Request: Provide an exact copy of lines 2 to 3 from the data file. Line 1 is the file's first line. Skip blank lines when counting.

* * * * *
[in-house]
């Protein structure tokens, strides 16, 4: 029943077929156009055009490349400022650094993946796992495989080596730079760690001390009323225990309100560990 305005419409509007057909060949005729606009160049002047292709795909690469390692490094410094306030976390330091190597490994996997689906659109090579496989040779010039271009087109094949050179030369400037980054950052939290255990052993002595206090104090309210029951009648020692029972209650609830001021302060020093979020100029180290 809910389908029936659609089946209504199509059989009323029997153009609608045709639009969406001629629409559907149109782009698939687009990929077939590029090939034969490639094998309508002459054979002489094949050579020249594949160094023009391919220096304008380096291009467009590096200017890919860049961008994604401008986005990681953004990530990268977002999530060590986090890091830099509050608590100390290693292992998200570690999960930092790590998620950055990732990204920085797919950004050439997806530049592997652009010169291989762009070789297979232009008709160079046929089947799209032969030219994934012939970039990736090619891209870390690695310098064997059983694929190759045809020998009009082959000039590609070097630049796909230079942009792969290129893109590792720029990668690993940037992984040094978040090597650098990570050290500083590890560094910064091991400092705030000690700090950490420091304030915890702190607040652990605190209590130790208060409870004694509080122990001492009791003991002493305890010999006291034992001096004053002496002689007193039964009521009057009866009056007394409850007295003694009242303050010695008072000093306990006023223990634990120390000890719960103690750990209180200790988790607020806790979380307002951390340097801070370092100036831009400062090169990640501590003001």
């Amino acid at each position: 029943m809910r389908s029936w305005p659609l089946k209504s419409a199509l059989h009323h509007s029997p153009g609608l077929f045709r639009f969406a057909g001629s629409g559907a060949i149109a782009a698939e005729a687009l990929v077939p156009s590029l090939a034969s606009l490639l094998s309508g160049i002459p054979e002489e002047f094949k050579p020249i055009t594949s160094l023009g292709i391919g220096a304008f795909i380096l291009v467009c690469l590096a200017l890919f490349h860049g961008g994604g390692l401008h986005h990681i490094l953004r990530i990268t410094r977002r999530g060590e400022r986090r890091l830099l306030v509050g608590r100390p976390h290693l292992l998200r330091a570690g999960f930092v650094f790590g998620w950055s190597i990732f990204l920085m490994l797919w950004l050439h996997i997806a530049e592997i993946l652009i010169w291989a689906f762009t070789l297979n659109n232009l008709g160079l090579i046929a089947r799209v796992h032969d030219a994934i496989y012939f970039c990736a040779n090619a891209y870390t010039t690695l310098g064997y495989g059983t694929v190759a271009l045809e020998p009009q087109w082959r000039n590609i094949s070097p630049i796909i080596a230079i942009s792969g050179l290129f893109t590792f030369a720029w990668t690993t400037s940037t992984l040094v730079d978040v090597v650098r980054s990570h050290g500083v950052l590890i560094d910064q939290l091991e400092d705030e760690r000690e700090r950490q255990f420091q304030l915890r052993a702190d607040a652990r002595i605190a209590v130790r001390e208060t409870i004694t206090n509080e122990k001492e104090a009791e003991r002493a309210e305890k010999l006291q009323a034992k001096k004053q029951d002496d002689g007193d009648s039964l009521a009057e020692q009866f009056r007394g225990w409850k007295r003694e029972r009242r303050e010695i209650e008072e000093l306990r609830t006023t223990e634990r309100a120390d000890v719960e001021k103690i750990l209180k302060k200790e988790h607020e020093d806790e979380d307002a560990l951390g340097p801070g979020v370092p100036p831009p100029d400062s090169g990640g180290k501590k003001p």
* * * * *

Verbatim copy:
């Protein structure tokens, strides 16, 4: 029943077929156009055009490349400022650094993946796992495989080596730079760690001390009323225990309100560990 305005419409509007057909060949005729606009160049002047292709795909690469390692490094410094306030976390330091190597490994996997689906659109090579496989040779010039271009087109094949050179030369400037980054950052939290255990052993002595206090104090309210029951009648020692029972209650609830001021302060020093979020100029180290 809910389908029936659609089946209504199509059989009323029997153009609608045709639009969406001629629409559907149109782009698939687009990929077939590029090939034969490639094998309508002459054979002489094949050579020249594949160094023009391919220096304008380096291009467009590096200017890919860049961008994604401008986005990681953004990530990268977002999530060590986090890091830099509050608590100390290693292992998200570690999960930092790590998620950055990732990204920085797919950004050439997806530049592997652009010169291989762009070789297979232009008709160079046929089947799209032969030219994934012939970039990736090619891209870390690695310098064997059983694929190759045809020998009009082959000039590609070097630049796909230079942009792969290129893109590792720029990668690993940037992984040094978040090597650098990570050290500083590890560094910064091991400092705030000690700090950490420091304030915890702190607040652990605190209590130790208060409870004694509080122990001492009791003991002493305890010999006291034992001096004053002496002689007193039964009521009057009866009056007394409850007295003694009242303050010695008072000093306990006023223990634990120390000890719960103690750990209180200790988790607020806790979380307002951390340097801070370092100036831009400062090169990640501590003001």
């Amino acid at each position: 029943m809910r389908s029936w305005p659609l089946k209504s419409a199509l059989h009323h509007s029997p153009g609608l077929f045709r639009f969406a057909g001629s629409g559907a060949i149109a782009a698939e005729a687009l990929v077939p156009s590029l090939a034969s606009l490639l094998s309508g160049i002459p054979e002489e002047f094949k050579p020249i055009t594949s160094l023009g292709i391919g220096a304008f795909i380096l291009v467009c690469l590096a200017l890919f490349h860049g961008g994604g390692l401008h986005h990681i490094l953004r990530i990268t410094r977002r999530g060590e400022r986090r890091l830099l306030v509050g608590r100390p976390h290693l292992l998200r330091a570690g999960f930092v650094f790590g998620w950055s190597i990732f990204l920085m490994l797919w950004l050439h996997i997806a530049e592997i993946l652009i010169w291989a689906f762009t070789l297979n659109n232009l008709g160079l090579i046929a089947r799209v796992h032969d030219a994934i496989y012939f970039c990736a040779n090619a891209y870390t010039t690695l310098g064997y495989g059983t694929v190759a271009l045809e020998p009009q087109w082959r000039n590609i094949s070097p630049i796909i080596a230079i942009s792969g050179l290129f893109t590792f030369a720029w990668t690993t400037s940037t992984l040094v730079d978040v090597v650098r980054s990570h050290g500083v950052l590890i560094d910064q939290l091991e400092d705030e760690r000690e700090r950490q255990f420091q304030l915890r052993a702190d607040a652990r002595i605190a209590v130790r001390e208060t409870i004694t206090n509080e122990k001492e104090a009791e003991r002493a309210e305890k010999l006291q009323a034992k001096k004053q029951d002496d002689g007193d009648s039964l009521a009057e020692q009866f009056r007394g225990w409850k007295r003694e029972r009242r303050e010695i209650e008072e000093l306990r609830t006023t223990e634990r309100a120390d000890v719960e001021k103690i750990l209180k302060k200790e988790h607020e020093d806790e979380d307002a560990l951390g340097p801070g979020v370092p100036p831009p100029d400062s090169g990640g180290k501590k003001p």